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CIDRAP Media Myth On H3N2v Matches In Ohio Swine
Recombinomics Commentary 03:00
August 22, 2012

Two of the researchers recently told CIDRAP News that they have seen the virus types change over the study period. In 2009 they found just H1N2 and H3N2 swine flu viruses, whereas this year they have been finding only the novel H3N2 strain that contains the matrix gene from the 2009 H1N1 virus. This same strain, called H3N2v, has infected nearly 170 people in a handful of states this summer, mainly young people in contact with pigs at fairs.

The above comment by CIDRAP is confusing at best.  Most would read the phrase “they have been finding only the novel H3N2 strain that contains the matrix gene from the 2009 H1N1 virus” as a match with H3N2v in 2012 human cases since the above phrase is followed by the claim that the “same strain, called H3N2v, has infected nearly 170 people….”  However, that interpretation would be false.
The CDC has released an update from the USDA, which has found swine isolates, including four June, 2012 isolates in Ohio, which have the H1N1pdm09 M gene (which are now being called H3N2pM by the CDC), which cites 57 H3N2pM isolates during FY2012 (collected after October 1, 2011).  Sequences from 45 of these 57 isolates are public (at Genbank), and only 19 of the 45 H3N2pM sequences have an HA and NA that match the human H3N2v cases from 2011 and 2012.  However, only 2 of the 19 sequences have an NA that matches the 2012 human H3N2v sequences, which are distinct from the first 10 human isolates from 2011.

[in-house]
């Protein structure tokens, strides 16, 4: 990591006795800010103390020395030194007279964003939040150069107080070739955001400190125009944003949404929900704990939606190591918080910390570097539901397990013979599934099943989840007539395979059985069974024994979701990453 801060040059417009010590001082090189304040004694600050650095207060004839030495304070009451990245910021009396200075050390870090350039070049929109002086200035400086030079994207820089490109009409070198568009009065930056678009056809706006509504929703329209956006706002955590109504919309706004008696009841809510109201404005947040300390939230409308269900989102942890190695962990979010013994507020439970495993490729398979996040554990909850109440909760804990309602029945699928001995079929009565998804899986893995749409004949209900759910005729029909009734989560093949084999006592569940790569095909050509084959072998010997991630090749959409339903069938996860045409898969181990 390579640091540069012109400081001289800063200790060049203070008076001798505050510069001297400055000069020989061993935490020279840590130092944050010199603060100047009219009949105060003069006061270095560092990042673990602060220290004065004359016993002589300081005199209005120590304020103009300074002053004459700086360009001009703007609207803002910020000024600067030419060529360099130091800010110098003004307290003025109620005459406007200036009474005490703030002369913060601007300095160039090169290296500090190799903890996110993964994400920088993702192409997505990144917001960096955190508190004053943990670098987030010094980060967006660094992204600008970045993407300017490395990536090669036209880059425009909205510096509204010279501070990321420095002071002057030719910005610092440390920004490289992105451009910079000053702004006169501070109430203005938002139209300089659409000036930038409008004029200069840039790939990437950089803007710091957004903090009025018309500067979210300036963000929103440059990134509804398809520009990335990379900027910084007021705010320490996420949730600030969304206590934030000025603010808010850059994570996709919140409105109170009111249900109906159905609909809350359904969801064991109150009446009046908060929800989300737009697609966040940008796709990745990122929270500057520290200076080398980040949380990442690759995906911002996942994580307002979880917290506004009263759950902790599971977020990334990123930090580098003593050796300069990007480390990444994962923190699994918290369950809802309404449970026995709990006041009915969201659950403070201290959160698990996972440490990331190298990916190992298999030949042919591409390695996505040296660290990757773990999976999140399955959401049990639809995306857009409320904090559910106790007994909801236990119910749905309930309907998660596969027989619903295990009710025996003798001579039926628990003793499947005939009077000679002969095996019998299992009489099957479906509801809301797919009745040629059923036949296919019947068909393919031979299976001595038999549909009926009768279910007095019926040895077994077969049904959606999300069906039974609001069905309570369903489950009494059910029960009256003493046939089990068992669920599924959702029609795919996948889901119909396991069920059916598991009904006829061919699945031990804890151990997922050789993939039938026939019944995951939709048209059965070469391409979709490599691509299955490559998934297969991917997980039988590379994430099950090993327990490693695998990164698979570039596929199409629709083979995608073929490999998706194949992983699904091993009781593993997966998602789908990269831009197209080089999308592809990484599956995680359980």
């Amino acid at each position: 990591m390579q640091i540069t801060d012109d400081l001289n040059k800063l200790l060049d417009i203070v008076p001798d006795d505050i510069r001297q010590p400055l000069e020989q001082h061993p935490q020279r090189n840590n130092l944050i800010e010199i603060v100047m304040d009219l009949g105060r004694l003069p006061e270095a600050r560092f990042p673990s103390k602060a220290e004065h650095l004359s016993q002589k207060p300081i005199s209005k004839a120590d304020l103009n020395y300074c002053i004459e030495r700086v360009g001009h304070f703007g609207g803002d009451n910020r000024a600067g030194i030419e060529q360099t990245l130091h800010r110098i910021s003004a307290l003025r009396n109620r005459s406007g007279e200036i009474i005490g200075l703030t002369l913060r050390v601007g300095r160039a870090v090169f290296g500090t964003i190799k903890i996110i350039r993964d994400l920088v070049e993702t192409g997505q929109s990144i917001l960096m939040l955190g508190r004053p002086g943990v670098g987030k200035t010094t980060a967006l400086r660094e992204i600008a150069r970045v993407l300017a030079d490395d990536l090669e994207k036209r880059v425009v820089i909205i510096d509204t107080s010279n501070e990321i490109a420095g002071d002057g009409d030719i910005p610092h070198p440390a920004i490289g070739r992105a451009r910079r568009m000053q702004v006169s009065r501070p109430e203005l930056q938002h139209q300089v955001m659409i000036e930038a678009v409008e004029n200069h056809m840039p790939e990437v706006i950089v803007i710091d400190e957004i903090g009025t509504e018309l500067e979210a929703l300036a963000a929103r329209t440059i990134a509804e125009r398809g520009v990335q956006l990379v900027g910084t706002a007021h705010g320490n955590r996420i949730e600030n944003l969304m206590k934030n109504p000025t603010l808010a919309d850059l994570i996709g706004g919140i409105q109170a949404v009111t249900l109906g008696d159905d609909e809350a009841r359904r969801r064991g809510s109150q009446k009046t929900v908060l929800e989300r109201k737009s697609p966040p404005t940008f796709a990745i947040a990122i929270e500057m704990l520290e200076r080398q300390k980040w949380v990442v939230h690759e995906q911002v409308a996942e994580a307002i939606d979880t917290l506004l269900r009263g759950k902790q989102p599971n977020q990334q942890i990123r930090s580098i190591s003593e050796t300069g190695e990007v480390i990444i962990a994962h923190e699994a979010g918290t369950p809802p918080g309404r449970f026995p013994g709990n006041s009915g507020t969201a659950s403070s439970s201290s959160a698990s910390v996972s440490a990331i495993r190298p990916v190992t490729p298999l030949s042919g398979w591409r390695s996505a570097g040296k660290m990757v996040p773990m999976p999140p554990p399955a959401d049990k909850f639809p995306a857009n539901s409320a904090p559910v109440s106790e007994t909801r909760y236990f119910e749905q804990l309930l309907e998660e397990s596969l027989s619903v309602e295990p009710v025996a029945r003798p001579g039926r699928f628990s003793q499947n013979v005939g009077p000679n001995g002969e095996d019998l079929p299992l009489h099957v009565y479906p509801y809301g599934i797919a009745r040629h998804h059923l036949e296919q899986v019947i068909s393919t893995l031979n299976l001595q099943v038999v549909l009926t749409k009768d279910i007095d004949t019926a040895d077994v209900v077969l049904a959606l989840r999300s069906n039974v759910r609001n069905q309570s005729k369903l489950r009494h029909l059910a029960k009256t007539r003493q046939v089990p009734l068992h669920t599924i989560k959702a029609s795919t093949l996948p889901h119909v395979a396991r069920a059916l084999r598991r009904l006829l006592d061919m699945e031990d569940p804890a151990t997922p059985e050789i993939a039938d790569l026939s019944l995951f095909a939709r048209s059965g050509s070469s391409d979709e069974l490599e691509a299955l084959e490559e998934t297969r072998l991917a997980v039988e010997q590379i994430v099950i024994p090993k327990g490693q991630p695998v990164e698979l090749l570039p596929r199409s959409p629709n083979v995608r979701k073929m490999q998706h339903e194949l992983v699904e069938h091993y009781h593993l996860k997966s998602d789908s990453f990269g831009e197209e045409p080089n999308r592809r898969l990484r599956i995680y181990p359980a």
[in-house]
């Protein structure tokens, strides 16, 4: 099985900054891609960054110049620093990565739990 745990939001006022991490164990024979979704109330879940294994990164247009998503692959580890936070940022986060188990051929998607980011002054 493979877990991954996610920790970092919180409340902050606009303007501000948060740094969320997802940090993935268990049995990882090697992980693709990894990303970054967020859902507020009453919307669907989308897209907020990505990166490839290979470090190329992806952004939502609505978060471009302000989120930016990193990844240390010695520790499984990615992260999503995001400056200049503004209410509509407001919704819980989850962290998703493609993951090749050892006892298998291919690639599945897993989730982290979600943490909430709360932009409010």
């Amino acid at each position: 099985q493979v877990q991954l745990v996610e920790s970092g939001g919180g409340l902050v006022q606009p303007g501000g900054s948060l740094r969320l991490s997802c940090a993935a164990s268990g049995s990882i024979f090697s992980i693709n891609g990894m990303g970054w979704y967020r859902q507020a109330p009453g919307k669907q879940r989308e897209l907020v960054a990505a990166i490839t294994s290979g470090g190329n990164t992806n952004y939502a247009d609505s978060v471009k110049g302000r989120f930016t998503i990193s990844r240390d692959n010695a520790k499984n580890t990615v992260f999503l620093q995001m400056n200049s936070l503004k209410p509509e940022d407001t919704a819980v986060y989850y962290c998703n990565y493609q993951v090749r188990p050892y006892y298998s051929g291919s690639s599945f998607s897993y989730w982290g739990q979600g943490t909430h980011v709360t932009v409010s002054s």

Thus, the four June, 2012 swine isolates from Ohio have a match with the 2011 sub-clade which has not been reported in any of the 18 case from 2012, which includes 7 cases from Ohio and 9 cases from Indiana. The vast majority of the 170 cases cited in the CIDRAP quote are from Ohio or Indiana.

The failure of CIDRAP and the CDC to note the clear difference between the H3N2v sub-clade found in the first 10 cases in 2011 and the 18 cases in 2012, which match the cases from West Virginia, creates the media myth that the linkage between the H3N2v cases and agricultural fairs is due to swine to human transmission instead of extreme CDC sample bias (which largely limits testing to ILI cases with swine exposure).

The recent announcement by the CDC of expanded testing of ILI without swine exposure is long overdue, but efforts to correct misstatements by the CDC and CIDRAP would improve attempts to restore balance in off season testing of ILI cases, which has created a widely cited media myth on H3N2v jumping from pigs to people.

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